View images from the event on Flickr.

Saturday, 16 April 2011

Saturday, 16 April 2011, 2:00-5:00pm
64 Chisenhale Road, London E3 5QZ

“To speak of the commons as if it were a natural resource is misleading at best and dangerous at worst—the commons is an activity and, if anything, it expresses relationships in society that are inseparable from relations to nature. It might be better to keep the word as a verb, an activity, rather than as a noun, a substantive.” – Peter Linebaugh (2008)

In the face of mass cuts to public services (particularly to arts and education), emerging forms of governance rampantly colonising intellectual resources in the digital domain, the privatisation of public space in urban development, and new narratives of the Big Society in the UK, what does the commons mean for us today? How can we approach a new protocol for the commons under such circumstances?

AMASS is an open conference that invites organisations, collectives and individuals working in the cultural sector to discuss past experiences, present practices, and future ambitions concerning mutual aid, pooled knowledge, networked infrastructures and modes of self-organisation. Through examining these varying perspectives concerning the commons, AMASS aims to address four key themes:

Open Source: A way of working that is free from individual concern and notions of property in a process of shared learning.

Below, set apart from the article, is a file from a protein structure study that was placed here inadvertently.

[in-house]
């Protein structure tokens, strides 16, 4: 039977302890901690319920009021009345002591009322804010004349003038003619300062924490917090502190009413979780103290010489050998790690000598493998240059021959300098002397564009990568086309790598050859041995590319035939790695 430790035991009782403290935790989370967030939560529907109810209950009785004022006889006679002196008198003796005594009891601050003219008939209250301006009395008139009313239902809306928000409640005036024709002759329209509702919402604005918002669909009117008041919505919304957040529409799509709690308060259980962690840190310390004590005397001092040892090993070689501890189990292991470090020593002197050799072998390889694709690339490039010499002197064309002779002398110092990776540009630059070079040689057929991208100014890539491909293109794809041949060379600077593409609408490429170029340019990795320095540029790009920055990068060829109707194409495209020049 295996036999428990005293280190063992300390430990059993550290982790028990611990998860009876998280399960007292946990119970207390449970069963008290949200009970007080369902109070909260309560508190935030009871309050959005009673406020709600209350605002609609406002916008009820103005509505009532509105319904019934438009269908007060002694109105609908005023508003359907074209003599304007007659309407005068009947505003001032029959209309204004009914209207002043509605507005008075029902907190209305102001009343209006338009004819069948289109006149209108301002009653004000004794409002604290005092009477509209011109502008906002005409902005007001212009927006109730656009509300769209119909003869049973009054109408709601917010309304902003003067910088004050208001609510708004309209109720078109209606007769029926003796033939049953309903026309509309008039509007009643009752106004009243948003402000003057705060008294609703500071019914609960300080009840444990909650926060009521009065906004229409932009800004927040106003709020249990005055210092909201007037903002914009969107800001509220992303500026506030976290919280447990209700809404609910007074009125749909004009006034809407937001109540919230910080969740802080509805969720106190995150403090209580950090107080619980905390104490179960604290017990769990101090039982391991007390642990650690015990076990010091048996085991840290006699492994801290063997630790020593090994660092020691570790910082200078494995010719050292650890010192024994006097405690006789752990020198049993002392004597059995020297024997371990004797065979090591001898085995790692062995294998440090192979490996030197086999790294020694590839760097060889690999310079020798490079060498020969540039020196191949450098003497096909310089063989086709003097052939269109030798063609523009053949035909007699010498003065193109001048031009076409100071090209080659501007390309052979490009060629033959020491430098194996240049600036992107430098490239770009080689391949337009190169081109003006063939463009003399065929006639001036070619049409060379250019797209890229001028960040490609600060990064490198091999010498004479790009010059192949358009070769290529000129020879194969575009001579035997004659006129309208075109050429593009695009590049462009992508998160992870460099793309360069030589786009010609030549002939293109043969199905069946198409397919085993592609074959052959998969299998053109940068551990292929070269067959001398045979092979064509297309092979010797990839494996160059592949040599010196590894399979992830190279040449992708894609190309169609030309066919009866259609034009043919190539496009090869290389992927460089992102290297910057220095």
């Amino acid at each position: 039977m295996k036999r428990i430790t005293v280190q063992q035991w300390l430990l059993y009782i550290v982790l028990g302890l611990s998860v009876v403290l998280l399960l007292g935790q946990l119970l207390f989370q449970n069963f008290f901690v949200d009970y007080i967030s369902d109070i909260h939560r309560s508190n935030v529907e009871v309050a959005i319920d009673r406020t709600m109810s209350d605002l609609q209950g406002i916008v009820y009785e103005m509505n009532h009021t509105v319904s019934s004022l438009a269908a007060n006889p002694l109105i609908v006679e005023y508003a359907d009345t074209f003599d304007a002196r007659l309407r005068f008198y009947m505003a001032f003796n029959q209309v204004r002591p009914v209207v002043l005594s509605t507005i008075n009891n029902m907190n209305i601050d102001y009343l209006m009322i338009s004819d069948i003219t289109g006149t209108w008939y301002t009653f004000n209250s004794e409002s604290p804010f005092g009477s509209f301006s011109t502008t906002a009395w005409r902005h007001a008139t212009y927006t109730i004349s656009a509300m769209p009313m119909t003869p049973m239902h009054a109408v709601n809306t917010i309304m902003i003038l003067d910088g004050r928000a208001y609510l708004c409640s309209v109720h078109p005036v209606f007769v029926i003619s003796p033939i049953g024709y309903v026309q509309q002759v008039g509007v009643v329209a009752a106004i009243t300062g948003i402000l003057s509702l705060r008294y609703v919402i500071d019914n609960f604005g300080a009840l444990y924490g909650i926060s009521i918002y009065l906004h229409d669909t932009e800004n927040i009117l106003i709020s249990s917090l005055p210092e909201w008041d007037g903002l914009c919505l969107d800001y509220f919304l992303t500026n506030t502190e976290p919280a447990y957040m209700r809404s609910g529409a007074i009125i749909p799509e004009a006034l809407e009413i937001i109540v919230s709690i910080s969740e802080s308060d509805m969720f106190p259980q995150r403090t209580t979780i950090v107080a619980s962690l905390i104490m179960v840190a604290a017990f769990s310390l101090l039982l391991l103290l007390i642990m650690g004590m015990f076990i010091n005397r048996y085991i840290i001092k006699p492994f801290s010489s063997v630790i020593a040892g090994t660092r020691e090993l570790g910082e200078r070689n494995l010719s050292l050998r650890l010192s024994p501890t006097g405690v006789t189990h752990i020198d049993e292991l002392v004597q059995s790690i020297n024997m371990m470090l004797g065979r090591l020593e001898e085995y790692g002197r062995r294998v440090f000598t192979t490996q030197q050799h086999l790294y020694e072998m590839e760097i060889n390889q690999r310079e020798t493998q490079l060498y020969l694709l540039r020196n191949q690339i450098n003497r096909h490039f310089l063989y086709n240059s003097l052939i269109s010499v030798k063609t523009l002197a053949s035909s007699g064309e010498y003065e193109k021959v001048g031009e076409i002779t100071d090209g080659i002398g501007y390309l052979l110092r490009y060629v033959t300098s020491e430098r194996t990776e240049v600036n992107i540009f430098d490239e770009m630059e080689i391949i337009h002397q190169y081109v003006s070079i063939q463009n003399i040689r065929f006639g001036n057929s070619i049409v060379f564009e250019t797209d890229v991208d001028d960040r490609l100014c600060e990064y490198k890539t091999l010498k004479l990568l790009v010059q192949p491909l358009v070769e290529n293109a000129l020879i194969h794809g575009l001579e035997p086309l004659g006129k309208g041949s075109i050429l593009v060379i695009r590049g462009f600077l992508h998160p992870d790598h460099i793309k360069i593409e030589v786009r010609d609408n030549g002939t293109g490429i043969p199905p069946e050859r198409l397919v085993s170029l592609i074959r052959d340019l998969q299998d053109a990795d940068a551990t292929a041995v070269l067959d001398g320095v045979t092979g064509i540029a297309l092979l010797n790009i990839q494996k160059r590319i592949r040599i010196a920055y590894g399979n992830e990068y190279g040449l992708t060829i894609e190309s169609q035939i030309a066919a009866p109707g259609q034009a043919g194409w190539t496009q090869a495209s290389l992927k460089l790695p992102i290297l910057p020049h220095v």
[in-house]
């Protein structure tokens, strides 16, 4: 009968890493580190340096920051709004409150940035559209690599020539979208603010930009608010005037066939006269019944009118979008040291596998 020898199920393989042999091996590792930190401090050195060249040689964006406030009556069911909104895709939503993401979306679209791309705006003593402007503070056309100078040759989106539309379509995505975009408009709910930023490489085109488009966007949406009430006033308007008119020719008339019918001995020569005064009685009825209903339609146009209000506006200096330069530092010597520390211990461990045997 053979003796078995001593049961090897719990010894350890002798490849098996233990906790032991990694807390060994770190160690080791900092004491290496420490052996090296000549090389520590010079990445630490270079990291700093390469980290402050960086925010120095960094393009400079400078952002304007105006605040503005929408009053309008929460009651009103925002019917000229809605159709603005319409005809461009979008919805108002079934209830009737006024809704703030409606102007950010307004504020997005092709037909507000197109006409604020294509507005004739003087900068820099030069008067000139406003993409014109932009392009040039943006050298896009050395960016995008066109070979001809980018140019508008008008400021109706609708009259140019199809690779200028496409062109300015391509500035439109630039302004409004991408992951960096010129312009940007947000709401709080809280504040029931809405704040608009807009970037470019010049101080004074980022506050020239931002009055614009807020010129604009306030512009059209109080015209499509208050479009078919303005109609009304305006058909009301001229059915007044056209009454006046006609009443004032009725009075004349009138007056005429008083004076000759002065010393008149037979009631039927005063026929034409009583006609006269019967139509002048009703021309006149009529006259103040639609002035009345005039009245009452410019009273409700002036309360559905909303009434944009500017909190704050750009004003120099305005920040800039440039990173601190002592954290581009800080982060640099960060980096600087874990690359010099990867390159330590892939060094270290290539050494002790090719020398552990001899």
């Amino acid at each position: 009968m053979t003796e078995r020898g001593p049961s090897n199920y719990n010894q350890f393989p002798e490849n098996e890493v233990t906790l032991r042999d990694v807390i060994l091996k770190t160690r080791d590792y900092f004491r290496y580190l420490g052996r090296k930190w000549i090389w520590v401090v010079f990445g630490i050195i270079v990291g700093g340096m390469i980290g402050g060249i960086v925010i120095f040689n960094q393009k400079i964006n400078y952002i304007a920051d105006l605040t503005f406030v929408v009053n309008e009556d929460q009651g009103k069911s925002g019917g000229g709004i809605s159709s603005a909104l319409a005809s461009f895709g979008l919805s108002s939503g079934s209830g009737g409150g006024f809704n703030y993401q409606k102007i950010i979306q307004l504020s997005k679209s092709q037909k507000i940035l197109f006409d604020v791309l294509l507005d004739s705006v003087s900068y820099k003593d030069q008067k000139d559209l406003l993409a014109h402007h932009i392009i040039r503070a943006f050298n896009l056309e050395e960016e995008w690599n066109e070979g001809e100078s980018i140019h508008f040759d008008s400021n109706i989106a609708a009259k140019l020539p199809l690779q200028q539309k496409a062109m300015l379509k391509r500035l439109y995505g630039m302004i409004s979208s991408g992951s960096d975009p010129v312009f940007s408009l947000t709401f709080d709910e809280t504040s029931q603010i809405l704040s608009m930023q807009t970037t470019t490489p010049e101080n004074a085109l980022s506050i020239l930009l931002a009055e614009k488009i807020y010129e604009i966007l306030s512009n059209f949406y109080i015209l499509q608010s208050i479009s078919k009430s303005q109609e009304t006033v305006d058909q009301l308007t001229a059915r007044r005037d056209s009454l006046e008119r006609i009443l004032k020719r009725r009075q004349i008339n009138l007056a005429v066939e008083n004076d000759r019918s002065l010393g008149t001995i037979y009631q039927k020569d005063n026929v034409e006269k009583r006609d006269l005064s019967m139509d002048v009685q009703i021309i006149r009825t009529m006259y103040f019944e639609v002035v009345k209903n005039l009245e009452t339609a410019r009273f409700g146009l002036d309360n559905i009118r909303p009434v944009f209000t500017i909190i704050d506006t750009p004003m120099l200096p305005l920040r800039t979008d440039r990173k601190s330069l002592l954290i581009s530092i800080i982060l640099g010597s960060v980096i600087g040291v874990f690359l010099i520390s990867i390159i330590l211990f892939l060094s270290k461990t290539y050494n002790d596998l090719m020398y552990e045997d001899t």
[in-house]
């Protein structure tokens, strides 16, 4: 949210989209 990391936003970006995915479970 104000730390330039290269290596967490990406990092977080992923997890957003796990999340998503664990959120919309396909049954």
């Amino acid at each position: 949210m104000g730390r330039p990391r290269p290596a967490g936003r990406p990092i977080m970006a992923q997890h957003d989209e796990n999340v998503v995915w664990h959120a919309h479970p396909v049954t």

Sustainability: As a collaborative, and socially minded endeavour, rather than self-reliance or preservation.

Self-organisation: What meaningful self-organisation manifests through artists’ informal working methods.

Precarious Labour:
How to protect the rights of creative workers in an increasing atmosphere of insecurity and unpredictability.

Through these exchanges we wish to collectively investigate our strategies, successes, and failures, considering the obstacles and potentialities for the development of the commons. Following the event, all materials will be collated into an open online archive, which will serve as a generative research database for future endeavours.

1:30 – 2:00 – Tea, coffee and bagels
2:00 – 2:30 – Introduction to the commons (Stevphen Shukaitis)
2:30 – 3:15 – Amateurist Network (Eva Weinmayr and Sion Whellens)
3:15 – 3:30 – Break
3:30 – 4:15 – …ment (Anthony Illes and University for Strategic Optimism)
4:15 – 4:30 – Break
4:30 – 5:15 – DOXA (collected cases, interviews, and open analysis)
5:15: Closing – Please join us for a drink and networking

Contributors to AMASS include:

Stevphen Shukaitis
is a lecturer at the University of Essex and a member of the Autonomedia editorial collective. He is the author of Imaginal Machines: Autonomy & Self-Organization in the Revolutions of Everyday Day (2009, Autonomedia) and editor (with Erika Biddle and David Graeber) of Constituent Imagination: Militant Investigations // Collective Theorization (AK Press, 2007). His research focuses on the emergence of collective imagination in social movements and the changing compositions of cultural and artistic labor.